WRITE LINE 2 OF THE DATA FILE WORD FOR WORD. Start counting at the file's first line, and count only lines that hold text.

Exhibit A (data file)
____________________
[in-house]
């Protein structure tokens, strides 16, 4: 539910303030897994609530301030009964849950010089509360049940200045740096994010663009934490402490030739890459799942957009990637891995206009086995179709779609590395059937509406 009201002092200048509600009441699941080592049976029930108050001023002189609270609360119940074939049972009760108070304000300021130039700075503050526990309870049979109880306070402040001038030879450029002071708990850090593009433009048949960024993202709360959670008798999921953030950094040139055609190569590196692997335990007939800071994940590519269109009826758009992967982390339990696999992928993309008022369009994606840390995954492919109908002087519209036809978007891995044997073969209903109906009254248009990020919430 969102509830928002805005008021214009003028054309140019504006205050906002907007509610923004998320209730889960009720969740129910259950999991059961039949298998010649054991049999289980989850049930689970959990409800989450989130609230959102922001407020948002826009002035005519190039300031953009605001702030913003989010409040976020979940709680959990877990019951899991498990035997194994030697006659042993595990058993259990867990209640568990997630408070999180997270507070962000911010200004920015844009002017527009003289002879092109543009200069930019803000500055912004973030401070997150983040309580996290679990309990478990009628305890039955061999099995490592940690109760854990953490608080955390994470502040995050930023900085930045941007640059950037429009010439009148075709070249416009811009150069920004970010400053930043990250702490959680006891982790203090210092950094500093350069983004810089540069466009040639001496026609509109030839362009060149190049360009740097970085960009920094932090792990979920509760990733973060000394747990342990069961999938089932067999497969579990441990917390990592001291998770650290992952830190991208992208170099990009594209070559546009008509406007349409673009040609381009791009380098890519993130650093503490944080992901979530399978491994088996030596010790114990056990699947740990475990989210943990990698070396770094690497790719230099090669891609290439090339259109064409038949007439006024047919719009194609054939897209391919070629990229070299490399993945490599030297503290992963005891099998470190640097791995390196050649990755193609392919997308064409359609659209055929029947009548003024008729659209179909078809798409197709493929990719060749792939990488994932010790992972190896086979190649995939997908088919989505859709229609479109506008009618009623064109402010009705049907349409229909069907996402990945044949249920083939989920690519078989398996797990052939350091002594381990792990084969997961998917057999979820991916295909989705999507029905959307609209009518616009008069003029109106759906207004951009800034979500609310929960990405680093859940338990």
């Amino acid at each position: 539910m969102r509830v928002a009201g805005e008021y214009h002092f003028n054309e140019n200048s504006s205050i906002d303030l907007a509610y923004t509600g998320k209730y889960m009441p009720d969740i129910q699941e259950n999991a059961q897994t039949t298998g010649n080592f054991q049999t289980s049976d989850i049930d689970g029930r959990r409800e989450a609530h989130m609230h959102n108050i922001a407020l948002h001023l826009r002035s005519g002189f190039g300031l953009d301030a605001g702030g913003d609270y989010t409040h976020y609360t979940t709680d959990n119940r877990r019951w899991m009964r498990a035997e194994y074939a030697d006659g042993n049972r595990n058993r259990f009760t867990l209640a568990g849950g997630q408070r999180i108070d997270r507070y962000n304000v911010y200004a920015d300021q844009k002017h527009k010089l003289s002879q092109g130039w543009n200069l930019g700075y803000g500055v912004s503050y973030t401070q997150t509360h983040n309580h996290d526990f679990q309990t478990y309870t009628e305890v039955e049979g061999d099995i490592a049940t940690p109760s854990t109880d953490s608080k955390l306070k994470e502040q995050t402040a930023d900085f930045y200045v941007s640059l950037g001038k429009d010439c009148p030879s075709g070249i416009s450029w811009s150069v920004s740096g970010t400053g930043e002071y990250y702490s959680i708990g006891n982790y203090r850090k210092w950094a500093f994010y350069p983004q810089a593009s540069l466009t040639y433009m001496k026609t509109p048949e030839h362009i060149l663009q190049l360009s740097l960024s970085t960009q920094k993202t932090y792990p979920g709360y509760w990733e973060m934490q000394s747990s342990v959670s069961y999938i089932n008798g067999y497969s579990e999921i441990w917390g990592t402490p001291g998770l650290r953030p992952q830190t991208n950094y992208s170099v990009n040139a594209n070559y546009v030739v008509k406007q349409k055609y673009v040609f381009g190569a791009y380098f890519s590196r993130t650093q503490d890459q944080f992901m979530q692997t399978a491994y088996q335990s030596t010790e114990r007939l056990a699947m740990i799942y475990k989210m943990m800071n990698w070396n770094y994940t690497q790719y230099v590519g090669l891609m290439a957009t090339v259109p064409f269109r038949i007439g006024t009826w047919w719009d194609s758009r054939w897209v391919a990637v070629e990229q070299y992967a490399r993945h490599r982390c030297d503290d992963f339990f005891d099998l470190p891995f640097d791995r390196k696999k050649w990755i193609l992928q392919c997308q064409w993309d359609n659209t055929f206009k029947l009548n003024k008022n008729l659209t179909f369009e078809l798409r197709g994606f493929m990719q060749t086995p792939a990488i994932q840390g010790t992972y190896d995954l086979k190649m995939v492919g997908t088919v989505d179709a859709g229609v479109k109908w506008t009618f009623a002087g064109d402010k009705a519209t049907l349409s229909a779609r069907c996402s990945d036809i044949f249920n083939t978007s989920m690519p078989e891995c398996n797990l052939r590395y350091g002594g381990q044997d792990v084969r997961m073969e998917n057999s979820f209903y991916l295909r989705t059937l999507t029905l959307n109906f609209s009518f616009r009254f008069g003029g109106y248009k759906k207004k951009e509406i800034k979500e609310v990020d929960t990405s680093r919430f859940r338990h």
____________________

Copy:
């Protein structure tokens, strides 16, 4: 539910303030897994609530301030009964849950010089509360049940200045740096994010663009934490402490030739890459799942957009990637891995206009086995179709779609590395059937509406 009201002092200048509600009441699941080592049976029930108050001023002189609270609360119940074939049972009760108070304000300021130039700075503050526990309870049979109880306070402040001038030879450029002071708990850090593009433009048949960024993202709360959670008798999921953030950094040139055609190569590196692997335990007939800071994940590519269109009826758009992967982390339990696999992928993309008022369009994606840390995954492919109908002087519209036809978007891995044997073969209903109906009254248009990020919430 969102509830928002805005008021214009003028054309140019504006205050906002907007509610923004998320209730889960009720969740129910259950999991059961039949298998010649054991049999289980989850049930689970959990409800989450989130609230959102922001407020948002826009002035005519190039300031953009605001702030913003989010409040976020979940709680959990877990019951899991498990035997194994030697006659042993595990058993259990867990209640568990997630408070999180997270507070962000911010200004920015844009002017527009003289002879092109543009200069930019803000500055912004973030401070997150983040309580996290679990309990478990009628305890039955061999099995490592940690109760854990953490608080955390994470502040995050930023900085930045941007640059950037429009010439009148075709070249416009811009150069920004970010400053930043990250702490959680006891982790203090210092950094500093350069983004810089540069466009040639001496026609509109030839362009060149190049360009740097970085960009920094932090792990979920509760990733973060000394747990342990069961999938089932067999497969579990441990917390990592001291998770650290992952830190991208992208170099990009594209070559546009008509406007349409673009040609381009791009380098890519993130650093503490944080992901979530399978491994088996030596010790114990056990699947740990475990989210943990990698070396770094690497790719230099090669891609290439090339259109064409038949007439006024047919719009194609054939897209391919070629990229070299490399993945490599030297503290992963005891099998470190640097791995390196050649990755193609392919997308064409359609659209055929029947009548003024008729659209179909078809798409197709493929990719060749792939990488994932010790992972190896086979190649995939997908088919989505859709229609479109506008009618009623064109402010009705049907349409229909069907996402990945044949249920083939989920690519078989398996797990052939350091002594381990792990084969997961998917057999979820991916295909989705999507029905959307609209009518616009008069003029109106759906207004951009800034979500609310929960990405680093859940338990």